[Read more session reports and updates from the 14th Internet Governance Forum]
This two-phased high-level panel focused on how the trust in the global Internet can be enhanced, and how the role of data can be used for fostering growth and development all over the world.
Panel IA discussed data use and data sovereignty, its chances, challenges, trade-offs, and what can be done about it.
Many of the globally operating digital services that the world is relying on today are based on machine-generated data, and more importantly, human-generated data which encompass location, medical, or behavioural data, noted Ms Stephanie Czerny (DLD Media GmbH, Managing Director). This reliance on data requires appropriate regulations. According to Ms Nadia Calvino (Minister for Economy, Spain), self-regulation is not enough, and there is a worldwide need to find a way to regulate things in a coherent manner, in the quest to build global standards. The General Data Protection Regulation (GDPR), for example, has become some sort of a standard the world over, a practice that bears positive development in helping to have uniformity in the way data is handled.
Proper data governance also means that individuals are involved in the way their personal data is being used, noted Ms Makiko Yamada (Vice-Minister for Internal Affairs and Communication, Japan). In Japan, a framework called personal trust bank allows individuals to store and manage their personal data. Data security, data integrity, and trust are key areas of concern for end-users. As Mr Ebrima Sillah (Minister for ICT, Gambia) stressed, it is extremely important to lay foundations through policy and legislation, to ensure that data is being used in good faith by governments, the private sector, and other actors.
Data is a valuable resource, needed for social and economic development. Due to this value, no company or nation should own data on an individual, argued Ms Simone Menne (BMW, Deutsche Post AG, Johnson Controls International). The misuse of data by individuals, companies, or nations should be treated like any other crime against mankind and must be punished.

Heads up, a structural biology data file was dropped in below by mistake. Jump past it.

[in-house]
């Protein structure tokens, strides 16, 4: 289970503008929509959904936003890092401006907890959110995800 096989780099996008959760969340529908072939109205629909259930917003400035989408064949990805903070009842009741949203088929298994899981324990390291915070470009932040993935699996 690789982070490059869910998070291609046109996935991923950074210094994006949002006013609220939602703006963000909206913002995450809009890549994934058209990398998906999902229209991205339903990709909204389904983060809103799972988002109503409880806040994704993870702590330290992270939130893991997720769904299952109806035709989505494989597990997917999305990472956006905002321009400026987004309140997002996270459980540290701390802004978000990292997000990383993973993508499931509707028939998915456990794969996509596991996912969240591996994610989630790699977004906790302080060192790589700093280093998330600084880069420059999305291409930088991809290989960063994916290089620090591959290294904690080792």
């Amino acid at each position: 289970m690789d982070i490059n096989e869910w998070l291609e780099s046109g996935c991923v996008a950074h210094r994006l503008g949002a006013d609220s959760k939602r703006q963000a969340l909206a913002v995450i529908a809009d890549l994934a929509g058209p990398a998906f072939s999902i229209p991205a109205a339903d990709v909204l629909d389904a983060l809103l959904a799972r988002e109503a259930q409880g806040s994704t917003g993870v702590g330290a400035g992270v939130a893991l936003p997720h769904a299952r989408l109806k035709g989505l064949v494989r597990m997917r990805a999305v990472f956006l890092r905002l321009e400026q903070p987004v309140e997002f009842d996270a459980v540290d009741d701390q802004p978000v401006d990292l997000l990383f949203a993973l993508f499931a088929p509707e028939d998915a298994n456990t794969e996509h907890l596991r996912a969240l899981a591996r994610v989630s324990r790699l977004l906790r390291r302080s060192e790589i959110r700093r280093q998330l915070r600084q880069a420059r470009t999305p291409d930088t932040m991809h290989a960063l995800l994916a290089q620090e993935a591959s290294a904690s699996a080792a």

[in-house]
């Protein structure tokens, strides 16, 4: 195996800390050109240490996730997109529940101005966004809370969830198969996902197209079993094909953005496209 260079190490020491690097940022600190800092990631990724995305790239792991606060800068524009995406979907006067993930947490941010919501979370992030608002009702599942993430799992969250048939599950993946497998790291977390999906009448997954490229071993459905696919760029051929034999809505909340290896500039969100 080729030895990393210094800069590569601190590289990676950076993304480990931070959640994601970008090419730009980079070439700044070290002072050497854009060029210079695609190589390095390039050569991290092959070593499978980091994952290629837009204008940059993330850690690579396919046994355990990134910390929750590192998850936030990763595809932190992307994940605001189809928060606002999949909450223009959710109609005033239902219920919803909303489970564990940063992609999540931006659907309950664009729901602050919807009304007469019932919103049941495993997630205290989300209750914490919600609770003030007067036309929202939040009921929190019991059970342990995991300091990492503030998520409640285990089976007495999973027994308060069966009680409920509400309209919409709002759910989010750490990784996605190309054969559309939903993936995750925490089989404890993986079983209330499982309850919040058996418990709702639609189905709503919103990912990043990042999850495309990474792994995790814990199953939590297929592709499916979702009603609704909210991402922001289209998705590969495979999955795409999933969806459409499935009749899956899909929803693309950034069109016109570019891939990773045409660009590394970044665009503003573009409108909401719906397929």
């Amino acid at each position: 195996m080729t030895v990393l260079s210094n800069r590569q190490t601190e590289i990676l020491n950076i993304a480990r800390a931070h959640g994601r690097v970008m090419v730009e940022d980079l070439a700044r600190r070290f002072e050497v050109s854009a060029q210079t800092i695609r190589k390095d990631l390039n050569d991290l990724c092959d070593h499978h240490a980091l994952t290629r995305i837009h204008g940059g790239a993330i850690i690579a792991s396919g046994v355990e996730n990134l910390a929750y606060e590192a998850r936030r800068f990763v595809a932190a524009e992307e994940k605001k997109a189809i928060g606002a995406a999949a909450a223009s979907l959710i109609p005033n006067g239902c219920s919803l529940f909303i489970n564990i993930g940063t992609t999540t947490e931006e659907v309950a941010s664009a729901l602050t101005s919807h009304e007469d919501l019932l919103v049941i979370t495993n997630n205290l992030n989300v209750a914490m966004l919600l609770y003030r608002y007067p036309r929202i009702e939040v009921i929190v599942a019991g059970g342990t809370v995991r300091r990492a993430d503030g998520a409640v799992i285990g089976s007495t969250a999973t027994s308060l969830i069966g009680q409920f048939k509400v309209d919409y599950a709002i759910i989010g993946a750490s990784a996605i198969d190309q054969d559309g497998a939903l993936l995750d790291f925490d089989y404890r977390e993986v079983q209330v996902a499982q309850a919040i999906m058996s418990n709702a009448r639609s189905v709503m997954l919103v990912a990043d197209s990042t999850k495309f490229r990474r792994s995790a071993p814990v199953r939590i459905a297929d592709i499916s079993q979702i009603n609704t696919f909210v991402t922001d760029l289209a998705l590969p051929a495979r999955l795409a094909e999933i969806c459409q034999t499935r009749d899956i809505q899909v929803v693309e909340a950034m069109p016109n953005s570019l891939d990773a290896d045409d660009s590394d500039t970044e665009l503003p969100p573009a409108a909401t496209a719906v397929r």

Mr Vint Cerf (Google AI, Vice President and Chief Internet Evangelist) had a slightly different view: not all data should necessarily be owned. Some of the most valuable data in the world is public data, shared data that advances scientific knowledge, and helps decision and policy-making processes. Even if data is not owned, it is important to have integrity and understand the providence of data. Cerf recommended developing ontologies that help describe the kind of data that was being dealt with – whether personal or protected.
Panel IB discussed data-driven business models, such as Industry 4.0, new business models based on artificial intelligence (AI), cloud services and platforms, and the kind of framework/regime that is needed.
Data is the engine that drives many digital businesses. The taxi-hailing app business model, for example, is strongly reliant on data. As explained by Mr Martin Villig (Bolt, Founder), data is vital in monitoring their model to determine pricing, targeted marketing campaigns, and the estimated time of arrival (ETA). However, companies sometimes struggle with data quality, even when it comes to internal data. AI could help ensure that the data collected could be trusted, noted Ms Carina Rollig (Webdata Solutions, Founder & CEO).
For some, however, data is not the new oil. According to Mr Henri Verdier (Ambassador for Digital Affairs, France), data is an infinite resource, that could be used, and used to create more data as opposed to less. One could only create value when they use data to build something.
The multiple uses of data also make it vulnerable. Therefore, cybersecurity needs to be taken care of carefully. Possible measures outlined by Mr Dirk Abendroth (Continental AG, CTO) include data classification and qualification, determining case uses, and ensuring that data is not misused. All in all, building more trust for data-based services is key.
Data protection regulatory frameworks are essential in ensuring trust. It is important for such frameworks not only to acknowledge data privacy as a basic right of every citizen, but also to guarantee the protection of user data, noted Mr Johnny G. Plate (Minister of Communication and Informatics, Indonesia).
By Bonface Witaba